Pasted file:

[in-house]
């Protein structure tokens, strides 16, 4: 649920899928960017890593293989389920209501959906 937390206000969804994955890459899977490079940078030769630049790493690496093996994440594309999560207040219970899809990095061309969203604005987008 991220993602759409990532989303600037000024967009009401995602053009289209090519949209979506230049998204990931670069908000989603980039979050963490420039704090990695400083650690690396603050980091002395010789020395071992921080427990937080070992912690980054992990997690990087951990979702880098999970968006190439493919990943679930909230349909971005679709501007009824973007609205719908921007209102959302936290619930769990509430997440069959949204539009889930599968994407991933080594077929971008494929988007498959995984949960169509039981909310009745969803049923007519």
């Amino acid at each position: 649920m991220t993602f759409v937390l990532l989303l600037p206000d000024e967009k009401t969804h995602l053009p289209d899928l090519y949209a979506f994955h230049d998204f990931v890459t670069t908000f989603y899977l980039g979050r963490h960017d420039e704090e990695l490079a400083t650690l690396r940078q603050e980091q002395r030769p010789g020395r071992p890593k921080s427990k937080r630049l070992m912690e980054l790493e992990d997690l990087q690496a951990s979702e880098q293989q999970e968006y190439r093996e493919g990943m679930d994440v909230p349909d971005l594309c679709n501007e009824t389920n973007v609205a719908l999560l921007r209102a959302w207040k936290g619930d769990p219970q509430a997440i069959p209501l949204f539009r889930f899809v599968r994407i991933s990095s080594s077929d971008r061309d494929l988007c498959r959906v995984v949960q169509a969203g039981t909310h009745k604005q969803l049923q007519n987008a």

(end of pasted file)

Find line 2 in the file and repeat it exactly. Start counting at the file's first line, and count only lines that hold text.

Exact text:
């Protein structure tokens, strides 16, 4: 649920899928960017890593293989389920209501959906 937390206000969804994955890459899977490079940078030769630049790493690496093996994440594309999560207040219970899809990095061309969203604005987008 991220993602759409990532989303600037000024967009009401995602053009289209090519949209979506230049998204990931670069908000989603980039979050963490420039704090990695400083650690690396603050980091002395010789020395071992921080427990937080070992912690980054992990997690990087951990979702880098999970968006190439493919990943679930909230349909971005679709501007009824973007609205719908921007209102959302936290619930769990509430997440069959949204539009889930599968994407991933080594077929971008494929988007498959995984949960169509039981909310009745969803049923007519």